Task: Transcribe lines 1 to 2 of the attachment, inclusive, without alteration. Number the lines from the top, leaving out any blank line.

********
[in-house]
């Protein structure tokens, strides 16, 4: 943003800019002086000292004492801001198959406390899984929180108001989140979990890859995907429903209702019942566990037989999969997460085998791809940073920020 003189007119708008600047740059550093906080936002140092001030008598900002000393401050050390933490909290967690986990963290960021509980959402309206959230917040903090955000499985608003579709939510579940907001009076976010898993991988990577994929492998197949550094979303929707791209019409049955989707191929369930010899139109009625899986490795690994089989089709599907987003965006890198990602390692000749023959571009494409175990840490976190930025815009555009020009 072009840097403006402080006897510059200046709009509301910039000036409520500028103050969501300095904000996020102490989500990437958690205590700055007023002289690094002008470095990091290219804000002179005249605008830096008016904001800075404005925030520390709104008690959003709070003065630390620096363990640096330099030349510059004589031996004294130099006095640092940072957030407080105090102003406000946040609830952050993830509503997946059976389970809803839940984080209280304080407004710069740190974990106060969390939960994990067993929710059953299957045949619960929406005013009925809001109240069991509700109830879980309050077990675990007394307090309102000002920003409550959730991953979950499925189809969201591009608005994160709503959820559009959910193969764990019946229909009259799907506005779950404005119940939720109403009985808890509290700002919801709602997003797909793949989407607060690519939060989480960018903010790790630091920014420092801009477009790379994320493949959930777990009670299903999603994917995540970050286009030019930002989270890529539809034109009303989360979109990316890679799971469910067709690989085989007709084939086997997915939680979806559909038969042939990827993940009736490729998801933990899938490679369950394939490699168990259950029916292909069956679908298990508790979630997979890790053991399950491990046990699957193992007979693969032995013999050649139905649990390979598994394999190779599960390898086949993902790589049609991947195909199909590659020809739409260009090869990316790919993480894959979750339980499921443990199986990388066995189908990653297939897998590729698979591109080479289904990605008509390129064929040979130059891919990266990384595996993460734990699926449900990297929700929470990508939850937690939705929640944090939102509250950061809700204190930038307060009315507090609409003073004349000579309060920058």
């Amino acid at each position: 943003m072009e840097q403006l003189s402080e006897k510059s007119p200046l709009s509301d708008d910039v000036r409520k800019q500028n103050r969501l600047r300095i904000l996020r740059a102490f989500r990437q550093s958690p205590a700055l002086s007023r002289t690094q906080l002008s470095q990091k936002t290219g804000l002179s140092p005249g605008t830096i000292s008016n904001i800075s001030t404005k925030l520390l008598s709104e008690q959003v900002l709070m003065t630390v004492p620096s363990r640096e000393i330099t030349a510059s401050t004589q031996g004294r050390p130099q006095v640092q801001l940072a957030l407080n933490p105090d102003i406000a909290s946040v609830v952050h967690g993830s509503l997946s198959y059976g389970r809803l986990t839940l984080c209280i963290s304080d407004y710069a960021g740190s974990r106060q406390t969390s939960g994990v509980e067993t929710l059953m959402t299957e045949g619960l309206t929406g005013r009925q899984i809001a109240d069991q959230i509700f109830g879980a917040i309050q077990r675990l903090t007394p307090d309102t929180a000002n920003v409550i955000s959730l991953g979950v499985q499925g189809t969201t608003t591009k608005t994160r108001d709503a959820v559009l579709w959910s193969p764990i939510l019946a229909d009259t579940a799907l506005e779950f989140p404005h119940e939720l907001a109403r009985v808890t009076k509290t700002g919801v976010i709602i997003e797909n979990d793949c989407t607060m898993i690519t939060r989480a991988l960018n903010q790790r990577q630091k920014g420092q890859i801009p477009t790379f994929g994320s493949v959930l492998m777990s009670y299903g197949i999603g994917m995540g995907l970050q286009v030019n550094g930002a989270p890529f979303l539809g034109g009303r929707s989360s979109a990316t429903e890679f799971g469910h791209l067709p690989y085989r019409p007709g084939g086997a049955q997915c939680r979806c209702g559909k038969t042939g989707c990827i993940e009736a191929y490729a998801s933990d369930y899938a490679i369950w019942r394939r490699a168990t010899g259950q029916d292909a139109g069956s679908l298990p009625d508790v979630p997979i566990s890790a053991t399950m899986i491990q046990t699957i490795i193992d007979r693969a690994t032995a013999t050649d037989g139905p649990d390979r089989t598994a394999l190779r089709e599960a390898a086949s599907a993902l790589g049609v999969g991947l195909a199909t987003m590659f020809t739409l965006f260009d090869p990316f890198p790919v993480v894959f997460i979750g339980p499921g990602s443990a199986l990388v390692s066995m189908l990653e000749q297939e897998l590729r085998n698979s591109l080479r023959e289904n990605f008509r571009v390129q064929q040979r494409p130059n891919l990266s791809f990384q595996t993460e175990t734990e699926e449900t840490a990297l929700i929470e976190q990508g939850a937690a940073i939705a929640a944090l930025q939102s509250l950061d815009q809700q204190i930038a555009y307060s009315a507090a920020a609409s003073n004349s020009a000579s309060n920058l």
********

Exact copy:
[in-house]
């Protein structure tokens, strides 16, 4: 943003800019002086000292004492801001198959406390899984929180108001989140979990890859995907429903209702019942566990037989999969997460085998791809940073920020 003189007119708008600047740059550093906080936002140092001030008598900002000393401050050390933490909290967690986990963290960021509980959402309206959230917040903090955000499985608003579709939510579940907001009076976010898993991988990577994929492998197949550094979303929707791209019409049955989707191929369930010899139109009625899986490795690994089989089709599907987003965006890198990602390692000749023959571009494409175990840490976190930025815009555009020009 072009840097403006402080006897510059200046709009509301910039000036409520500028103050969501300095904000996020102490989500990437958690205590700055007023002289690094002008470095990091290219804000002179005249605008830096008016904001800075404005925030520390709104008690959003709070003065630390620096363990640096330099030349510059004589031996004294130099006095640092940072957030407080105090102003406000946040609830952050993830509503997946059976389970809803839940984080209280304080407004710069740190974990106060969390939960994990067993929710059953299957045949619960929406005013009925809001109240069991509700109830879980309050077990675990007394307090309102000002920003409550959730991953979950499925189809969201591009608005994160709503959820559009959910193969764990019946229909009259799907506005779950404005119940939720109403009985808890509290700002919801709602997003797909793949989407607060690519939060989480960018903010790790630091920014420092801009477009790379994320493949959930777990009670299903999603994917995540970050286009030019930002989270890529539809034109009303989360979109990316890679799971469910067709690989085989007709084939086997997915939680979806559909038969042939990827993940009736490729998801933990899938490679369950394939490699168990259950029916292909069956679908298990508790979630997979890790053991399950491990046990699957193992007979693969032995013999050649139905649990390979598994394999190779599960390898086949993902790589049609991947195909199909590659020809739409260009090869990316790919993480894959979750339980499921443990199986990388066995189908990653297939897998590729698979591109080479289904990605008509390129064929040979130059891919990266990384595996993460734990699926449900990297929700929470990508939850937690939705929640944090939102509250950061809700204190930038307060009315507090609409003073004349000579309060920058």